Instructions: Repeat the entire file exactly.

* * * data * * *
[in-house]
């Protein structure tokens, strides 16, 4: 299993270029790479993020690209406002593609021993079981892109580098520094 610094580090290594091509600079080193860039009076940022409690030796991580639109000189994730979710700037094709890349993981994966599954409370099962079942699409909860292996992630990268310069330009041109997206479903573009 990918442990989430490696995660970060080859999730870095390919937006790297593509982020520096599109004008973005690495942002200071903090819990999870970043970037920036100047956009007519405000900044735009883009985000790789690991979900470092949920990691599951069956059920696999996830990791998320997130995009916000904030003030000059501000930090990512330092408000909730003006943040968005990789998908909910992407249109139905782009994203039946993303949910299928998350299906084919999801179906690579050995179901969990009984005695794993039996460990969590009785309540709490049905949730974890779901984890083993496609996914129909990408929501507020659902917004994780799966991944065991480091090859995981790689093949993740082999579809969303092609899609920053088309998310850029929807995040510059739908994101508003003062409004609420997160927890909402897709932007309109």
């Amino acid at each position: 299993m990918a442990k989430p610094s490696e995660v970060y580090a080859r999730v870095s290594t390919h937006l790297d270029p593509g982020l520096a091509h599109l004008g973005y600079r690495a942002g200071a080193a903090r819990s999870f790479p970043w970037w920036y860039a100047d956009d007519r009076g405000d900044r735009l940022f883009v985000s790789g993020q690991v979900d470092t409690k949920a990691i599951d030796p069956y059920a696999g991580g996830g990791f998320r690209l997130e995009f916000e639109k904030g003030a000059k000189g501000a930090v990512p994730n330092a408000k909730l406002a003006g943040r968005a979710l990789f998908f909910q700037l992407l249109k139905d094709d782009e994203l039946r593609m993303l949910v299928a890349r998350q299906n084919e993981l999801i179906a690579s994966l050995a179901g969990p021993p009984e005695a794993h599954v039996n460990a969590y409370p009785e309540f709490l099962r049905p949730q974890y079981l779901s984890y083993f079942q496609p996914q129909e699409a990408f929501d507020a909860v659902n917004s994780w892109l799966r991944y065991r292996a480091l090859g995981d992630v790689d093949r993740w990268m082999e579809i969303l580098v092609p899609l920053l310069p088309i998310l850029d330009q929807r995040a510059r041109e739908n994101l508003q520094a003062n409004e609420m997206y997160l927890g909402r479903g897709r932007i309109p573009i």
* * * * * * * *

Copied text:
[in-house]
């Protein structure tokens, strides 16, 4: 299993270029790479993020690209406002593609021993079981892109580098520094 610094580090290594091509600079080193860039009076940022409690030796991580639109000189994730979710700037094709890349993981994966599954409370099962079942699409909860292996992630990268310069330009041109997206479903573009 990918442990989430490696995660970060080859999730870095390919937006790297593509982020520096599109004008973005690495942002200071903090819990999870970043970037920036100047956009007519405000900044735009883009985000790789690991979900470092949920990691599951069956059920696999996830990791998320997130995009916000904030003030000059501000930090990512330092408000909730003006943040968005990789998908909910992407249109139905782009994203039946993303949910299928998350299906084919999801179906690579050995179901969990009984005695794993039996460990969590009785309540709490049905949730974890779901984890083993496609996914129909990408929501507020659902917004994780799966991944065991480091090859995981790689093949993740082999579809969303092609899609920053088309998310850029929807995040510059739908994101508003003062409004609420997160927890909402897709932007309109």
């Amino acid at each position: 299993m990918a442990k989430p610094s490696e995660v970060y580090a080859r999730v870095s290594t390919h937006l790297d270029p593509g982020l520096a091509h599109l004008g973005y600079r690495a942002g200071a080193a903090r819990s999870f790479p970043w970037w920036y860039a100047d956009d007519r009076g405000d900044r735009l940022f883009v985000s790789g993020q690991v979900d470092t409690k949920a990691i599951d030796p069956y059920a696999g991580g996830g990791f998320r690209l997130e995009f916000e639109k904030g003030a000059k000189g501000a930090v990512p994730n330092a408000k909730l406002a003006g943040r968005a979710l990789f998908f909910q700037l992407l249109k139905d094709d782009e994203l039946r593609m993303l949910v299928a890349r998350q299906n084919e993981l999801i179906a690579s994966l050995a179901g969990p021993p009984e005695a794993h599954v039996n460990a969590y409370p009785e309540f709490l099962r049905p949730q974890y079981l779901s984890y083993f079942q496609p996914q129909e699409a990408f929501d507020a909860v659902n917004s994780w892109l799966r991944y065991r292996a480091l090859g995981d992630v790689d093949r993740w990268m082999e579809i969303l580098v092609p899609l920053l310069p088309i998310l850029d330009q929807r995040a510059r041109e739908n994101l508003q520094a003062n409004e609420m997206y997160l927890g909402r479903g897709r932007i309109p573009i």